Presence of IgE antibodies to bovine serum albumin in a patient developing anaphylaxis after vaccination with human peptide-pulsed dendritic cells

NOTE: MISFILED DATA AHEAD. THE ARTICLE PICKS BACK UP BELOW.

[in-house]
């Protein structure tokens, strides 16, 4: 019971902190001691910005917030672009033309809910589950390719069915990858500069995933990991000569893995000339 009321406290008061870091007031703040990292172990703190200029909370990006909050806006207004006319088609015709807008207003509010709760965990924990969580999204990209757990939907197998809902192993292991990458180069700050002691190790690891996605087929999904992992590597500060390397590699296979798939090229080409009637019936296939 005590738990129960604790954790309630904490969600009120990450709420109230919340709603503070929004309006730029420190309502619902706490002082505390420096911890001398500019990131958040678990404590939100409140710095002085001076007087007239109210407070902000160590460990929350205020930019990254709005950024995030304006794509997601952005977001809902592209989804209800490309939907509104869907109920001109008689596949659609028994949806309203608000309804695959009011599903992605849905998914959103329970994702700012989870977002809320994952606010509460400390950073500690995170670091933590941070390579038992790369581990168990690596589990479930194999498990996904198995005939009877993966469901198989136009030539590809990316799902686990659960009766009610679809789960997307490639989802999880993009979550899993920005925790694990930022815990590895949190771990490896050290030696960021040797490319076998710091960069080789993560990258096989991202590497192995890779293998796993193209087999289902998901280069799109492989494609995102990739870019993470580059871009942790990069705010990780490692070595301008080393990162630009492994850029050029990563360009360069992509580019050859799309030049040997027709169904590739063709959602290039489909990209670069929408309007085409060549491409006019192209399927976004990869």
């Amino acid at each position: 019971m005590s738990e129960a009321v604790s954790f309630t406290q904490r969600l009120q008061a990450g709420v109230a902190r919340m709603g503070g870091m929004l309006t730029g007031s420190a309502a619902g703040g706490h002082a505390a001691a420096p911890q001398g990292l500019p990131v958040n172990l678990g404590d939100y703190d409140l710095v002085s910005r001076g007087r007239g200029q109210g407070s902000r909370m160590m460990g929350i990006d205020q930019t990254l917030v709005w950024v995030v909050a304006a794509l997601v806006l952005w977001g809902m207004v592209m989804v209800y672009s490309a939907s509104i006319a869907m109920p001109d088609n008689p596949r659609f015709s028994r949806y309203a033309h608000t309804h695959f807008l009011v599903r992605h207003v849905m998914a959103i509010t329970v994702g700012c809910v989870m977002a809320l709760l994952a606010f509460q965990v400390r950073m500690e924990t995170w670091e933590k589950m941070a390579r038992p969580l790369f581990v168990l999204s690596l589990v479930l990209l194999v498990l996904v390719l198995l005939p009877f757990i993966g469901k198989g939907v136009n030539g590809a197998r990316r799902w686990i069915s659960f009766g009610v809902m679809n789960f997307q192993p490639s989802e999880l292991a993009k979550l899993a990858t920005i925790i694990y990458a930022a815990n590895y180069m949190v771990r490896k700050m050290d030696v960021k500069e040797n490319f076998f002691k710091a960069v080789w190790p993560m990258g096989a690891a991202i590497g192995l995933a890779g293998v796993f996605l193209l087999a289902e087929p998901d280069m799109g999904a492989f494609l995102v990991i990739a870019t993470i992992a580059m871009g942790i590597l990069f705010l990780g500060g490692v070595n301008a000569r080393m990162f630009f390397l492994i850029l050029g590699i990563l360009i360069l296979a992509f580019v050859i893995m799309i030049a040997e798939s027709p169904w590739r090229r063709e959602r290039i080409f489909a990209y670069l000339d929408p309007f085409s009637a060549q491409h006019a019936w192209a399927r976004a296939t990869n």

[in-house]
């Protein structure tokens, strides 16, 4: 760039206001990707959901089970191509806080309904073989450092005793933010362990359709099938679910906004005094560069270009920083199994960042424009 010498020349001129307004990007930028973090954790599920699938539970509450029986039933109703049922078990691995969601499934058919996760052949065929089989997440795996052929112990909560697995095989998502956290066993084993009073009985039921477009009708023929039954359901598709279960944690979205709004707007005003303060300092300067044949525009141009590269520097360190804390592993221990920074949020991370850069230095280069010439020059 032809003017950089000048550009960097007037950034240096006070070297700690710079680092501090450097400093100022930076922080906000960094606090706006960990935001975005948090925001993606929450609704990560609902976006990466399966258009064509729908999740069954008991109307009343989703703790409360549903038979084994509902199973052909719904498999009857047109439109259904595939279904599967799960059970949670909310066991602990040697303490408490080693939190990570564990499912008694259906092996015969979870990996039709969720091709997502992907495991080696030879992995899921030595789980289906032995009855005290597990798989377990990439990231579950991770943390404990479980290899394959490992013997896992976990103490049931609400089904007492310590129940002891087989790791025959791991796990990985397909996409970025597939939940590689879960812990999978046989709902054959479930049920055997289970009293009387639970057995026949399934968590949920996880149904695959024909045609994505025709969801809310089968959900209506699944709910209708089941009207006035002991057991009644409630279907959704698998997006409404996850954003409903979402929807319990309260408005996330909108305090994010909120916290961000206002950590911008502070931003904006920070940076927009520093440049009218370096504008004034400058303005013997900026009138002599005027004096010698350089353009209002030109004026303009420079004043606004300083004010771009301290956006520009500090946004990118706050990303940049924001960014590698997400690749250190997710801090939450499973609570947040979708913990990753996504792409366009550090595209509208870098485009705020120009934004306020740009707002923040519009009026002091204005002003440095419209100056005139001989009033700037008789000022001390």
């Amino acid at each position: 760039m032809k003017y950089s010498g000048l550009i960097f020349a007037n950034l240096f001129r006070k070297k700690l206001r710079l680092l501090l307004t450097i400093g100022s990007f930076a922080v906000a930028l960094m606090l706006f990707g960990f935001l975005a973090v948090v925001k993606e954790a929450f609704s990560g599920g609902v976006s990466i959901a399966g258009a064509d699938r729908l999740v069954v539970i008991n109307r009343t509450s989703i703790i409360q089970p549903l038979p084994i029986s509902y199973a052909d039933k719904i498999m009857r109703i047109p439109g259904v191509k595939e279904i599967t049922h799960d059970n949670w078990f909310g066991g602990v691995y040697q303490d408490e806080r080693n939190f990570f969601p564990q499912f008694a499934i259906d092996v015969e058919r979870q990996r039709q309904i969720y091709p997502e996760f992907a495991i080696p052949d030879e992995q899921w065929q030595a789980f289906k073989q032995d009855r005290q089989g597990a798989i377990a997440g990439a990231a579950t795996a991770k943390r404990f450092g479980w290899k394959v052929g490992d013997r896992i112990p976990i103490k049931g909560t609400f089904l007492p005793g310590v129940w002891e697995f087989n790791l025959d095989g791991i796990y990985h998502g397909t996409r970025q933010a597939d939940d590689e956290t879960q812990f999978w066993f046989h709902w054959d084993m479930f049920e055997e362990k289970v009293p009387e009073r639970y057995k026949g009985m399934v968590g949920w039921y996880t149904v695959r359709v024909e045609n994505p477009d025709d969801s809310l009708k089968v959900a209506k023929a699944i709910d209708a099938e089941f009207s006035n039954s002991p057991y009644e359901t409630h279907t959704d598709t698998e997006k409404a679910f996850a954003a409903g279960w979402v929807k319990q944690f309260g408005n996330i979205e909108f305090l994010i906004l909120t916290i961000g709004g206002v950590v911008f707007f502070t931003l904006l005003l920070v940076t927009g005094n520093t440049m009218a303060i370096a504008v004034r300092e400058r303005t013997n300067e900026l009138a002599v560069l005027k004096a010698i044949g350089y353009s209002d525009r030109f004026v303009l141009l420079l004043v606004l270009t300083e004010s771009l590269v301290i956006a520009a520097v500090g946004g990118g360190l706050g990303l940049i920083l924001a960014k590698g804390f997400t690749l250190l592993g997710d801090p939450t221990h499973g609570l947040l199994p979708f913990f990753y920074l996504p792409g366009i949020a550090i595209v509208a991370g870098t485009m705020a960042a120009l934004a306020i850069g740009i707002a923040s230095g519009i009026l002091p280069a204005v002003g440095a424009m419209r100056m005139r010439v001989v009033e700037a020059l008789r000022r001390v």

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Dendritic cells are professional antigen-presenting cells that can be generated in vitro either from monocytes or from CD34+ peripheral blood progenitor cells by using recombinant cytokines. These cells have potential implications for immunotherapeutic approaches in the treatment of cancer and other diseases. We have conducted a phase I study in melanoma patients using peptide-pulsed dendritic cells cultured in medium supplemented with 10% fetal calf serum (FCS) and a cocktail of cytokines. Peptide-pulsed dendritic cells were injected intravenously at 2-week intervals. Here we report on a case of type I hypersensitivity anaphylactic reaction after repetitive vaccination with autologous peptide-pulsed cells. Pre-vaccination and post-vaccination serum samples were evaluated for the presence of antibodies to FCS and bovine serum albumin (BSA). A retrospective study in 7 patients vaccinated with FCS-cultured dendritic cells demonstrated the presence of IgG and IgM antibodies to FCS and BSA after vaccination in 6 out of 7 patients. However, IgE antibodies were absent in all patients with the exception of the patient developing anaphylaxis. The patient's serum was demonstrated to contain a strong IgE response directed against BSA. In contrast, 2 patients vaccinated with dendritic cells cultured under serum-free conditions developed no antibodies to FCS and BSA after repetitive vaccination. We suggest that patients can be sensitized with an IgE response against BSA leading to anaphylactic reactions. On the basis of these data, dendritic cells cultured in autologous serum or under serum-free conditions are recommended for therapeutic applications in vivo.
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